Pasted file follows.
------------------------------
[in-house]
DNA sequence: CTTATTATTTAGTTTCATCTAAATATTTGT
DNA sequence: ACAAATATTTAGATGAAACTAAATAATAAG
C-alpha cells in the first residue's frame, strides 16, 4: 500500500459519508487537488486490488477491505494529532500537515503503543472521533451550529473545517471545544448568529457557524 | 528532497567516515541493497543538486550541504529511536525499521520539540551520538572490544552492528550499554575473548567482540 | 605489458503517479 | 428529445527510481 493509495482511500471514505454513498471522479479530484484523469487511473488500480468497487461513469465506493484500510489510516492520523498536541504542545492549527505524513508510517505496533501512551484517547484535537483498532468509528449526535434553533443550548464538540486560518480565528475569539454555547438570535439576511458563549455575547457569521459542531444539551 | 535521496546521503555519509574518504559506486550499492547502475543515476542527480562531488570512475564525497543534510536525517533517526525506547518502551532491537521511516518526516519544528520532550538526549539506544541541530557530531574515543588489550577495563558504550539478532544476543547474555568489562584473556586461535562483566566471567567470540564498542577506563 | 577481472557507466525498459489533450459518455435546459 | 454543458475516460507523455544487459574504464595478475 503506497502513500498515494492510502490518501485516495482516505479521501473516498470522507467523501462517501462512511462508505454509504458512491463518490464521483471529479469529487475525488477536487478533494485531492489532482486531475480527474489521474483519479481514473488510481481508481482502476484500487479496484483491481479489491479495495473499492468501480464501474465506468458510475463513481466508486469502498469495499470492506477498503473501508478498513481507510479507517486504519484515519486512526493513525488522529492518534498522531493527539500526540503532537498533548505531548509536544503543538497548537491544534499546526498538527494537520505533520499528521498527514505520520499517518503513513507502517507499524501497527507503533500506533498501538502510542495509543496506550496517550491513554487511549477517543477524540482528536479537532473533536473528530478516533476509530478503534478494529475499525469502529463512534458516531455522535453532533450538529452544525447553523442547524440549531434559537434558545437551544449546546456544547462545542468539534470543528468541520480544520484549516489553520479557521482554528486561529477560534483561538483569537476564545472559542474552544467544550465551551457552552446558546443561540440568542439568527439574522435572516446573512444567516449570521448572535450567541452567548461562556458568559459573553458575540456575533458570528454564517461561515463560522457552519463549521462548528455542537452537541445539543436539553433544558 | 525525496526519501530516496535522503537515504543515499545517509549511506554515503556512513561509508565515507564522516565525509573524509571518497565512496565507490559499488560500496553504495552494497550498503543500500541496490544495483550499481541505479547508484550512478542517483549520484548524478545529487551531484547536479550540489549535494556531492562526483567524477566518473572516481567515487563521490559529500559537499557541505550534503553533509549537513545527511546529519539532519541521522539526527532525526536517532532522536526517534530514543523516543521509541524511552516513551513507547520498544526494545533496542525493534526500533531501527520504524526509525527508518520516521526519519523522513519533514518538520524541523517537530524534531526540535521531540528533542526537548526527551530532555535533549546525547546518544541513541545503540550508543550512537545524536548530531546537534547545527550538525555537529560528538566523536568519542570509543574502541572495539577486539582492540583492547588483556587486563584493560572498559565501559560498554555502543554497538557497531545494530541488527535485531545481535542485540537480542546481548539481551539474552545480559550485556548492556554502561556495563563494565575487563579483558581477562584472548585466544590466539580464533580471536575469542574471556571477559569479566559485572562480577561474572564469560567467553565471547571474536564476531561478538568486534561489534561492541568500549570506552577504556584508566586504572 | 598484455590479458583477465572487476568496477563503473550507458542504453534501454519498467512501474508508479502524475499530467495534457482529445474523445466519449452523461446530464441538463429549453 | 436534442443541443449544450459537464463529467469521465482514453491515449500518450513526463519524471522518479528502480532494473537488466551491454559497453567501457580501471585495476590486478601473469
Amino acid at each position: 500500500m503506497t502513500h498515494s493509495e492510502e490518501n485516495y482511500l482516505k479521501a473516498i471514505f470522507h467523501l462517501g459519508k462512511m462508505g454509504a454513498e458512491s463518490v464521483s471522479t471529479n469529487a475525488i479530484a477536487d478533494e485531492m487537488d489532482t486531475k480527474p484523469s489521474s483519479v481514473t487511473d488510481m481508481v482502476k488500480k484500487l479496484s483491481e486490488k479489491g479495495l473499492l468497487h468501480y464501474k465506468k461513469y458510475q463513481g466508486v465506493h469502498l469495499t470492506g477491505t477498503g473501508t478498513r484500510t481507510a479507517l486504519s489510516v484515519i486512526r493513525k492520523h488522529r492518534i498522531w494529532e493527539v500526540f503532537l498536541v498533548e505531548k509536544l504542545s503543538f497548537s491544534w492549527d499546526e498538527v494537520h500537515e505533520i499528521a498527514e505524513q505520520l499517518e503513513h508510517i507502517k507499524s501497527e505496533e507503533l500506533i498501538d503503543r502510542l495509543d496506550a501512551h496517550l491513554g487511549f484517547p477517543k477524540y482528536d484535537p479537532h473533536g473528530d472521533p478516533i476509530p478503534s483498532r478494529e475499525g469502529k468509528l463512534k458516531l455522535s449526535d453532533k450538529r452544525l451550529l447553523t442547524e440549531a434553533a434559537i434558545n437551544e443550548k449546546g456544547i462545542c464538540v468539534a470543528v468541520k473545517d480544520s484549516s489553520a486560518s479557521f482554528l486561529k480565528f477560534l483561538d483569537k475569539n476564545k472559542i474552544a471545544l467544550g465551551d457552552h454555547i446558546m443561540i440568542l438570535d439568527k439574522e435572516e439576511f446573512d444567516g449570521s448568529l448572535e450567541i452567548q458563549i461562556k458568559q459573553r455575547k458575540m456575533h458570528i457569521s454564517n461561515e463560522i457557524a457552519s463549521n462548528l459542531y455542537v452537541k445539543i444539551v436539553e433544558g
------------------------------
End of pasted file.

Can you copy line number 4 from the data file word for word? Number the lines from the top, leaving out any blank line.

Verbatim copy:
C-alpha cells in the first residue's frame, strides 16, 4: 500500500459519508487537488486490488477491505494529532500537515503503543472521533451550529473545517471545544448568529457557524 | 528532497567516515541493497543538486550541504529511536525499521520539540551520538572490544552492528550499554575473548567482540 | 605489458503517479 | 428529445527510481 493509495482511500471514505454513498471522479479530484484523469487511473488500480468497487461513469465506493484500510489510516492520523498536541504542545492549527505524513508510517505496533501512551484517547484535537483498532468509528449526535434553533443550548464538540486560518480565528475569539454555547438570535439576511458563549455575547457569521459542531444539551 | 535521496546521503555519509574518504559506486550499492547502475543515476542527480562531488570512475564525497543534510536525517533517526525506547518502551532491537521511516518526516519544528520532550538526549539506544541541530557530531574515543588489550577495563558504550539478532544476543547474555568489562584473556586461535562483566566471567567470540564498542577506563 | 577481472557507466525498459489533450459518455435546459 | 454543458475516460507523455544487459574504464595478475 503506497502513500498515494492510502490518501485516495482516505479521501473516498470522507467523501462517501462512511462508505454509504458512491463518490464521483471529479469529487475525488477536487478533494485531492489532482486531475480527474489521474483519479481514473488510481481508481482502476484500487479496484483491481479489491479495495473499492468501480464501474465506468458510475463513481466508486469502498469495499470492506477498503473501508478498513481507510479507517486504519484515519486512526493513525488522529492518534498522531493527539500526540503532537498533548505531548509536544503543538497548537491544534499546526498538527494537520505533520499528521498527514505520520499517518503513513507502517507499524501497527507503533500506533498501538502510542495509543496506550496517550491513554487511549477517543477524540482528536479537532473533536473528530478516533476509530478503534478494529475499525469502529463512534458516531455522535453532533450538529452544525447553523442547524440549531434559537434558545437551544449546546456544547462545542468539534470543528468541520480544520484549516489553520479557521482554528486561529477560534483561538483569537476564545472559542474552544467544550465551551457552552446558546443561540440568542439568527439574522435572516446573512444567516449570521448572535450567541452567548461562556458568559459573553458575540456575533458570528454564517461561515463560522457552519463549521462548528455542537452537541445539543436539553433544558 | 525525496526519501530516496535522503537515504543515499545517509549511506554515503556512513561509508565515507564522516565525509573524509571518497565512496565507490559499488560500496553504495552494497550498503543500500541496490544495483550499481541505479547508484550512478542517483549520484548524478545529487551531484547536479550540489549535494556531492562526483567524477566518473572516481567515487563521490559529500559537499557541505550534503553533509549537513545527511546529519539532519541521522539526527532525526536517532532522536526517534530514543523516543521509541524511552516513551513507547520498544526494545533496542525493534526500533531501527520504524526509525527508518520516521526519519523522513519533514518538520524541523517537530524534531526540535521531540528533542526537548526527551530532555535533549546525547546518544541513541545503540550508543550512537545524536548530531546537534547545527550538525555537529560528538566523536568519542570509543574502541572495539577486539582492540583492547588483556587486563584493560572498559565501559560498554555502543554497538557497531545494530541488527535485531545481535542485540537480542546481548539481551539474552545480559550485556548492556554502561556495563563494565575487563579483558581477562584472548585466544590466539580464533580471536575469542574471556571477559569479566559485572562480577561474572564469560567467553565471547571474536564476531561478538568486534561489534561492541568500549570506552577504556584508566586504572 | 598484455590479458583477465572487476568496477563503473550507458542504453534501454519498467512501474508508479502524475499530467495534457482529445474523445466519449452523461446530464441538463429549453 | 436534442443541443449544450459537464463529467469521465482514453491515449500518450513526463519524471522518479528502480532494473537488466551491454559497453567501457580501471585495476590486478601473469